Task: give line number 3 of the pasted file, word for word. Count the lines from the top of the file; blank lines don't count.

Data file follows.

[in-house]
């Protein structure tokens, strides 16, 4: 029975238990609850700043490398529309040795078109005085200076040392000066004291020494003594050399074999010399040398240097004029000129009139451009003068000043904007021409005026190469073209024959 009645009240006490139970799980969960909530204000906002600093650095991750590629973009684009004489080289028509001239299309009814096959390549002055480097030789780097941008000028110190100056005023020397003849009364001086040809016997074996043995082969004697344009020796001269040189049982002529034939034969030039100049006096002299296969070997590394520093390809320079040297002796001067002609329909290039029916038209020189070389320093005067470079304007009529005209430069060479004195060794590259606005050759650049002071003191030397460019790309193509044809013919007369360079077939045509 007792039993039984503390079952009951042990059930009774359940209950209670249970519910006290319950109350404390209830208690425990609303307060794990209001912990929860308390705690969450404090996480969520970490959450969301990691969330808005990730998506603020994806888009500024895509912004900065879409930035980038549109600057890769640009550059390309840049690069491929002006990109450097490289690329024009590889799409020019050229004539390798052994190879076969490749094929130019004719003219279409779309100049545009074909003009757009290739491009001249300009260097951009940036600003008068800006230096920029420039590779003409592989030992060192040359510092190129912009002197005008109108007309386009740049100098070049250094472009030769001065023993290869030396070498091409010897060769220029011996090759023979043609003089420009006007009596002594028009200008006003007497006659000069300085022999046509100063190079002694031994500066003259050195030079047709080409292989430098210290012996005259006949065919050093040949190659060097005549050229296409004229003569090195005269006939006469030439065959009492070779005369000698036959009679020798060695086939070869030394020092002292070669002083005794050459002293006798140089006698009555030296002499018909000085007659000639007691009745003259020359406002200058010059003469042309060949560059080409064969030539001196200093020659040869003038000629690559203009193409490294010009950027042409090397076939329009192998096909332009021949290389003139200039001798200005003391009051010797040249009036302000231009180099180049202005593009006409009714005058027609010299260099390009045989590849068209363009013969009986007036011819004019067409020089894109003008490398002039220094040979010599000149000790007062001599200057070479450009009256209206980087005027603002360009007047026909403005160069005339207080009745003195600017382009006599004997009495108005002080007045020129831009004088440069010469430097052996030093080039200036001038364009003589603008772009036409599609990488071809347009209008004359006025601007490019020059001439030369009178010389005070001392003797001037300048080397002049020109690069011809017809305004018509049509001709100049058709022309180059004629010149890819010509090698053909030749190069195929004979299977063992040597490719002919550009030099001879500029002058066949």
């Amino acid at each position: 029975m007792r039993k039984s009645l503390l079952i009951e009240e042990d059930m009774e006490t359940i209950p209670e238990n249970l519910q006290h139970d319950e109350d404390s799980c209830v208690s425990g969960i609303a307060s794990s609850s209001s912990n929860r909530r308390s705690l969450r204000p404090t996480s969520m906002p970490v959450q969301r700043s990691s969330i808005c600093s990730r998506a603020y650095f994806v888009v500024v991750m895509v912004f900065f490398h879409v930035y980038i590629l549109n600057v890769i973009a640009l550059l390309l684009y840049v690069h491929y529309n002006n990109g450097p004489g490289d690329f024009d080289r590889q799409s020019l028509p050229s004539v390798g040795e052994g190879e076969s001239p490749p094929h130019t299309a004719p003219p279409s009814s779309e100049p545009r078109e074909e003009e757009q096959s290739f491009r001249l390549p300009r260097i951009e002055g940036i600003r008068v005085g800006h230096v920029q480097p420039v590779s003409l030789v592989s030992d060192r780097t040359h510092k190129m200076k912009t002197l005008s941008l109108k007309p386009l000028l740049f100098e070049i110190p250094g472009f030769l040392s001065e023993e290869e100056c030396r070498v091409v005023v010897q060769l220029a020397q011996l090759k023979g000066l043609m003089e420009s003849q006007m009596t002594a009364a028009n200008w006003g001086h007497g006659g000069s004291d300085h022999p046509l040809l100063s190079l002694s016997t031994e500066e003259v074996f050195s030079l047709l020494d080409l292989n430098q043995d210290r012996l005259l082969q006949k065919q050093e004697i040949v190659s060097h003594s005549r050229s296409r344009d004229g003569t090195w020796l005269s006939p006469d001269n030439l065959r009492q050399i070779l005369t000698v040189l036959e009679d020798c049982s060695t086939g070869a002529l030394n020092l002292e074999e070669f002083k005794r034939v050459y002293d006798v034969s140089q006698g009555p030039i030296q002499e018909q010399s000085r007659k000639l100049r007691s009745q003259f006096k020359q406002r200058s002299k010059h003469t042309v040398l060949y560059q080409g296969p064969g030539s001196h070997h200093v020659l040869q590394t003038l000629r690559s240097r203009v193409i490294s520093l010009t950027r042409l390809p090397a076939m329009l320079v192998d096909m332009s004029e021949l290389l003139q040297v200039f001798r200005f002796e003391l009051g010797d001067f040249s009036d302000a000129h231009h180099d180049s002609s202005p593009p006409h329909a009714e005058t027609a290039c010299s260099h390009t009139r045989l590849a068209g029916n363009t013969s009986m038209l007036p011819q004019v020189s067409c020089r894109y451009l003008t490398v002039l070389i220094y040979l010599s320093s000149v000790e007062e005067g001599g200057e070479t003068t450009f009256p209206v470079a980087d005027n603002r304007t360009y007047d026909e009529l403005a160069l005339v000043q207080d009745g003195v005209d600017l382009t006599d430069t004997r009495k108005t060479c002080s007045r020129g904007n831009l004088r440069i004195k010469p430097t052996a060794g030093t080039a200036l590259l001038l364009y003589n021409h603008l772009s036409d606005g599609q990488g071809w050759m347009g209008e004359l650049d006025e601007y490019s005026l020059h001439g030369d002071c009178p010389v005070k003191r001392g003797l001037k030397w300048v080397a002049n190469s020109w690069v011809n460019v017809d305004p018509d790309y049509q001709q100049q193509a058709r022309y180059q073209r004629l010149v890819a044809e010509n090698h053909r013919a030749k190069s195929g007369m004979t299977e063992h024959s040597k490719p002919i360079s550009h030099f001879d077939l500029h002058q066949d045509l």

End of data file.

């Amino acid at each position: 029975m007792r039993k039984s009645l503390l079952i009951e009240e042990d059930m009774e006490t359940i209950p209670e238990n249970l519910q006290h139970d319950e109350d404390s799980c209830v208690s425990g969960i609303a307060s794990s609850s209001s912990n929860r909530r308390s705690l969450r204000p404090t996480s969520m906002p970490v959450q969301r700043s990691s969330i808005c600093s990730r998506a603020y650095f994806v888009v500024v991750m895509v912004f900065f490398h879409v930035y980038i590629l549109n600057v890769i973009a640009l550059l390309l684009y840049v690069h491929y529309n002006n990109g450097p004489g490289d690329f024009d080289r590889q799409s020019l028509p050229s004539v390798g040795e052994g190879e076969s001239p490749p094929h130019t299309a004719p003219p279409s009814s779309e100049p545009r078109e074909e003009e757009q096959s290739f491009r001249l390549p300009r260097i951009e002055g940036i600003r008068v005085g800006h230096v920029q480097p420039v590779s003409l030789v592989s030992d060192r780097t040359h510092k190129m200076k912009t002197l005008s941008l109108k007309p386009l000028l740049f100098e070049i110190p250094g472009f030769l040392s001065e023993e290869e100056c030396r070498v091409v005023v010897q060769l220029a020397q011996l090759k023979g000066l043609m003089e420009s003849q006007m009596t002594a009364a028009n200008w006003g001086h007497g006659g000069s004291d300085h022999p046509l040809l100063s190079l002694s016997t031994e500066e003259v074996f050195s030079l047709l020494d080409l292989n430098q043995d210290r012996l005259l082969q006949k065919q050093e004697i040949v190659s060097h003594s005549r050229s296409r344009d004229g003569t090195w020796l005269s006939p006469d001269n030439l065959r009492q050399i070779l005369t000698v040189l036959e009679d020798c049982s060695t086939g070869a002529l030394n020092l002292e074999e070669f002083k005794r034939v050459y002293d006798v034969s140089q006698g009555p030039i030296q002499e018909q010399s000085r007659k000639l100049r007691s009745q003259f006096k020359q406002r200058s002299k010059h003469t042309v040398l060949y560059q080409g296969p064969g030539s001196h070997h200093v020659l040869q590394t003038l000629r690559s240097r203009v193409i490294s520093l010009t950027r042409l390809p090397a076939m329009l320079v192998d096909m332009s004029e021949l290389l003139q040297v200039f001798r200005f002796e003391l009051g010797d001067f040249s009036d302000a000129h231009h180099d180049s002609s202005p593009p006409h329909a009714e005058t027609a290039c010299s260099h390009t009139r045989l590849a068209g029916n363009t013969s009986m038209l007036p011819q004019v020189s067409c020089r894109y451009l003008t490398v002039l070389i220094y040979l010599s320093s000149v000790e007062e005067g001599g200057e070479t003068t450009f009256p209206v470079a980087d005027n603002r304007t360009y007047d026909e009529l403005a160069l005339v000043q207080d009745g003195v005209d600017l382009t006599d430069t004997r009495k108005t060479c002080s007045r020129g904007n831009l004088r440069i004195k010469p430097t052996a060794g030093t080039a200036l590259l001038l364009y003589n021409h603008l772009s036409d606005g599609q990488g071809w050759m347009g209008e004359l650049d006025e601007y490019s005026l020059h001439g030369d002071c009178p010389v005070k003191r001392g003797l001037k030397w300048v080397a002049n190469s020109w690069v011809n460019v017809d305004p018509d790309y049509q001709q100049q193509a058709r022309y180059q073209r004629l010149v890819a044809e010509n090698h053909r013919a030749k190069s195929g007369m004979t299977e063992h024959s040597k490719p002919i360079s550009h030099f001879d077939l500029h002058q066949d045509l």